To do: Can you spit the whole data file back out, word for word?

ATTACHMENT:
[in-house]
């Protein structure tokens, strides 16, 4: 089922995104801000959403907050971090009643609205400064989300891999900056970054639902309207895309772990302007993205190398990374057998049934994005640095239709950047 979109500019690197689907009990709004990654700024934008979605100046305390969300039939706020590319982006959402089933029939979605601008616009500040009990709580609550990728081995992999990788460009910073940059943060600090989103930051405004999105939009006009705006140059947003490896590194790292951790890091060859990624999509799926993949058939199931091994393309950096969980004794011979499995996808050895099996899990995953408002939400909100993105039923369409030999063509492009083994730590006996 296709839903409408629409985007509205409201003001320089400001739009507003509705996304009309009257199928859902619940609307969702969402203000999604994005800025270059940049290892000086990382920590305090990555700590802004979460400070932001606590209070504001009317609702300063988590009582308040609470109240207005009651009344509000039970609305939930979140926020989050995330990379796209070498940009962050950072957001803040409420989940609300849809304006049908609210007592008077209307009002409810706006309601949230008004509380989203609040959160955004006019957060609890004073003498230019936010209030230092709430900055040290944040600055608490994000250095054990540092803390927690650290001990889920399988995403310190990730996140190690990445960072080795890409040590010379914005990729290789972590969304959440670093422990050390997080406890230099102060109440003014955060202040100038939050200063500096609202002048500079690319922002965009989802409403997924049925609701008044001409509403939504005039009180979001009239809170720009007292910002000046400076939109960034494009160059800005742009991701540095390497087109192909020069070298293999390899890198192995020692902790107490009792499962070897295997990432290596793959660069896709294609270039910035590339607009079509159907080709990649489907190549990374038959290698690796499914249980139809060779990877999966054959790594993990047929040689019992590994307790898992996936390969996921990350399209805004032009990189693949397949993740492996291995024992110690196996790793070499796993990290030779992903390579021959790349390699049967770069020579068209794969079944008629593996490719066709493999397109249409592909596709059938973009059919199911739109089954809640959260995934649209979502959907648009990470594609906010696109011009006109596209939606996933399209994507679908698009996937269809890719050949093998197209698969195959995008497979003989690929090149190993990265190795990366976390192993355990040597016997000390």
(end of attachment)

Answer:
[in-house]
């Protein structure tokens, strides 16, 4: 089922995104801000959403907050971090009643609205400064989300891999900056970054639902309207895309772990302007993205190398990374057998049934994005640095239709950047 979109500019690197689907009990709004990654700024934008979605100046305390969300039939706020590319982006959402089933029939979605601008616009500040009990709580609550990728081995992999990788460009910073940059943060600090989103930051405004999105939009006009705006140059947003490896590194790292951790890091060859990624999509799926993949058939199931091994393309950096969980004794011979499995996808050895099996899990995953408002939400909100993105039923369409030999063509492009083994730590006996 296709839903409408629409985007509205409201003001320089400001739009507003509705996304009309009257199928859902619940609307969702969402203000999604994005800025270059940049290892000086990382920590305090990555700590802004979460400070932001606590209070504001009317609702300063988590009582308040609470109240207005009651009344509000039970609305939930979140926020989050995330990379796209070498940009962050950072957001803040409420989940609300849809304006049908609210007592008077209307009002409810706006309601949230008004509380989203609040959160955004006019957060609890004073003498230019936010209030230092709430900055040290944040600055608490994000250095054990540092803390927690650290001990889920399988995403310190990730996140190690990445960072080795890409040590010379914005990729290789972590969304959440670093422990050390997080406890230099102060109440003014955060202040100038939050200063500096609202002048500079690319922002965009989802409403997924049925609701008044001409509403939504005039009180979001009239809170720009007292910002000046400076939109960034494009160059800005742009991701540095390497087109192909020069070298293999390899890198192995020692902790107490009792499962070897295997990432290596793959660069896709294609270039910035590339607009079509159907080709990649489907190549990374038959290698690796499914249980139809060779990877999966054959790594993990047929040689019992590994307790898992996936390969996921990350399209805004032009990189693949397949993740492996291995024992110690196996790793070499796993990290030779992903390579021959790349390699049967770069020579068209794969079944008629593996490719066709493999397109249409592909596709059938973009059919199911739109089954809640959260995934649209979502959907648009990470594609906010696109011009006109596209939606996933399209994507679908698009996937269809890719050949093998197209698969195959995008497979003989690929090149190993990265190795990366976390192993355990040597016997000390």